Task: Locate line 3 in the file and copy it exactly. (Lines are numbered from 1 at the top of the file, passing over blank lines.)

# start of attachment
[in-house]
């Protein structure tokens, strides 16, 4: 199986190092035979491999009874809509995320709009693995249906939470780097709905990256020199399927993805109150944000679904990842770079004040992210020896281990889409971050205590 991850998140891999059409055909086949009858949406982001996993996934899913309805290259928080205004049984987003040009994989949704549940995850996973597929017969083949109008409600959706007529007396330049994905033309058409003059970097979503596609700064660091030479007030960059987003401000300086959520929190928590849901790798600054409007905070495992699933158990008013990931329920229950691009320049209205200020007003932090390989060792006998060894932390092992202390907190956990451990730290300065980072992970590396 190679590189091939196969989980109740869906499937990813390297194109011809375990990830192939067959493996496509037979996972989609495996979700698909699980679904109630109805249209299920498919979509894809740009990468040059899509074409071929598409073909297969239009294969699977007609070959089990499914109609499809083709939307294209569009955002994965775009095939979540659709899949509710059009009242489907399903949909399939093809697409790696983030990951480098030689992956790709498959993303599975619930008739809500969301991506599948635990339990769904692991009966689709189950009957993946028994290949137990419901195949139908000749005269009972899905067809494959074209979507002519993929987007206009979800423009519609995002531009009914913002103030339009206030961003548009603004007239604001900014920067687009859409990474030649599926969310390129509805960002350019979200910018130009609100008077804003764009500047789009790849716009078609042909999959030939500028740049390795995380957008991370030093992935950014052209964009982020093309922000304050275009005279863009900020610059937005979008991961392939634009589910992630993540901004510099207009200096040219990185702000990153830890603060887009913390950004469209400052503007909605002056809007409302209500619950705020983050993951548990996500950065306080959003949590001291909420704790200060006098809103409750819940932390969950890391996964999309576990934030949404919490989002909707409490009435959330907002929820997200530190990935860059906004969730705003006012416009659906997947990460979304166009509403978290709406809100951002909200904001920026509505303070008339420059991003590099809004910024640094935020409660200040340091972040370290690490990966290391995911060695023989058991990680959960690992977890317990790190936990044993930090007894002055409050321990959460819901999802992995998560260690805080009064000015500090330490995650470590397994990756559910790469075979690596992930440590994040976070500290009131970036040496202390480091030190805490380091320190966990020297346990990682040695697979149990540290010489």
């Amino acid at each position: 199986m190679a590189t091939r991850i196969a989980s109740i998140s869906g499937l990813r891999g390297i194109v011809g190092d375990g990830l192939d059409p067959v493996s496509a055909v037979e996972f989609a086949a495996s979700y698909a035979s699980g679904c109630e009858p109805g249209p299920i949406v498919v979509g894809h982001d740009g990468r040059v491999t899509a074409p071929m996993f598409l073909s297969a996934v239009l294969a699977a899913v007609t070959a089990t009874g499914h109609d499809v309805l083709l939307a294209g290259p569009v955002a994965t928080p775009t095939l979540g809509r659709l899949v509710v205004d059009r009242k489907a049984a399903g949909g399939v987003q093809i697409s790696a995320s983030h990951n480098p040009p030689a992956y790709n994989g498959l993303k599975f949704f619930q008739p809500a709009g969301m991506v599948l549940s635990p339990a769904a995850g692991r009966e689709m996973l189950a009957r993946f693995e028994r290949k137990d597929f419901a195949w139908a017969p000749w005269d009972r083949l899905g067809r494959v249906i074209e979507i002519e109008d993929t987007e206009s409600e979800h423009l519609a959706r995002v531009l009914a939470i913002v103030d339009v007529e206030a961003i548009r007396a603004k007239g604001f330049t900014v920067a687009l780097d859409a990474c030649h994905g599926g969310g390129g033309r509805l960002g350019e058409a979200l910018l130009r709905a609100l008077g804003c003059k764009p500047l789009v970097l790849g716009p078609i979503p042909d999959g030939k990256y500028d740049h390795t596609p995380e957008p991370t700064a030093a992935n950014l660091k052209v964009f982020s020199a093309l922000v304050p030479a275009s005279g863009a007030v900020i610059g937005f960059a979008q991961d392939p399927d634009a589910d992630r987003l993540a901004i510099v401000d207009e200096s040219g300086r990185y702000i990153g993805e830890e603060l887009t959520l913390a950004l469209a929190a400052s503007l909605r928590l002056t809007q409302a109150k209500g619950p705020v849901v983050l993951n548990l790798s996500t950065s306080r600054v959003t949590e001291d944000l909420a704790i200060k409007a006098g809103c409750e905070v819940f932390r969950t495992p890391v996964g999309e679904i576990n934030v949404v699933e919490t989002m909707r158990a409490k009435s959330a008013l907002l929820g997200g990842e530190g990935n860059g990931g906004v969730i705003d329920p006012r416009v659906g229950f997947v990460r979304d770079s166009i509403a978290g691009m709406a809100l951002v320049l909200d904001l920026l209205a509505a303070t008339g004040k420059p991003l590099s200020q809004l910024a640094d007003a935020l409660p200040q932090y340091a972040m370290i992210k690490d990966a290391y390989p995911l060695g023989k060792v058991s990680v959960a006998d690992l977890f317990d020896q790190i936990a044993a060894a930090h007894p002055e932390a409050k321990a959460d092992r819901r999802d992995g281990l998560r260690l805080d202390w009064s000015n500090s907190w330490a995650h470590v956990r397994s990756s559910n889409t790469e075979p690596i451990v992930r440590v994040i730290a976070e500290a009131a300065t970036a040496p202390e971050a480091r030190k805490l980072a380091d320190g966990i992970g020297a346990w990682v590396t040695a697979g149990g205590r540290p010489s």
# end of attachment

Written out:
């Amino acid at each position: 199986m190679a590189t091939r991850i196969a989980s109740i998140s869906g499937l990813r891999g390297i194109v011809g190092d375990g990830l192939d059409p067959v493996s496509a055909v037979e996972f989609a086949a495996s979700y698909a035979s699980g679904c109630e009858p109805g249209p299920i949406v498919v979509g894809h982001d740009g990468r040059v491999t899509a074409p071929m996993f598409l073909s297969a996934v239009l294969a699977a899913v007609t070959a089990t009874g499914h109609d499809v309805l083709l939307a294209g290259p569009v955002a994965t928080p775009t095939l979540g809509r659709l899949v509710v205004d059009r009242k489907a049984a399903g949909g399939v987003q093809i697409s790696a995320s983030h990951n480098p040009p030689a992956y790709n994989g498959l993303k599975f949704f619930q008739p809500a709009g969301m991506v599948l549940s635990p339990a769904a995850g692991r009966e689709m996973l189950a009957r993946f693995e028994r290949k137990d597929f419901a195949w139908a017969p000749w005269d009972r083949l899905g067809r494959v249906i074209e979507i002519e109008d993929t987007e206009s409600e979800h423009l519609a959706r995002v531009l009914a939470i913002v103030d339009v007529e206030a961003i548009r007396a603004k007239g604001f330049t900014v920067a687009l780097d859409a990474c030649h994905g599926g969310g390129g033309r509805l960002g350019e058409a979200l910018l130009r709905a609100l008077g804003c003059k764009p500047l789009v970097l790849g716009p078609i979503p042909d999959g030939k990256y500028d740049h390795t596609p995380e957008p991370t700064a030093a992935n950014l660091k052209v964009f982020s020199a093309l922000v304050p030479a275009s005279g863009a007030v900020i610059g937005f960059a979008q991961d392939p399927d634009a589910d992630r987003l993540a901004i510099v401000d207009e200096s040219g300086r990185y702000i990153g993805e830890e603060l887009t959520l913390a950004l469209a929190a400052s503007l909605r928590l002056t809007q409302a109150k209500g619950p705020v849901v983050l993951n548990l790798s996500t950065s306080r600054v959003t949590e001291d944000l909420a704790i200060k409007a006098g809103c409750e905070v819940f932390r969950t495992p890391v996964g999309e679904i576990n934030v949404v699933e919490t989002m909707r158990a409490k009435s959330a008013l907002l929820g997200g990842e530190g990935n860059g990931g906004v969730i705003d329920p006012r416009v659906g229950f997947v990460r979304d770079s166009i509403a978290g691009m709406a809100l951002v320049l909200d904001l920026l209205a509505a303070t008339g004040k420059p991003l590099s200020q809004l910024a640094d007003a935020l409660p200040q932090y340091a972040m370290i992210k690490d990966a290391y390989p995911l060695g023989k060792v058991s990680v959960a006998d690992l977890f317990d020896q790190i936990a044993a060894a930090h007894p002055e932390a409050k321990a959460d092992r819901r999802d992995g281990l998560r260690l805080d202390w009064s000015n500090s907190w330490a995650h470590v956990r397994s990756s559910n889409t790469e075979p690596i451990v992930r440590v994040i730290a976070e500290a009131a300065t970036a040496p202390e971050a480091r030190k805490l980072a380091d320190g966990i992970g020297a346990w990682v590396t040695a697979g149990g205590r540290p010489s």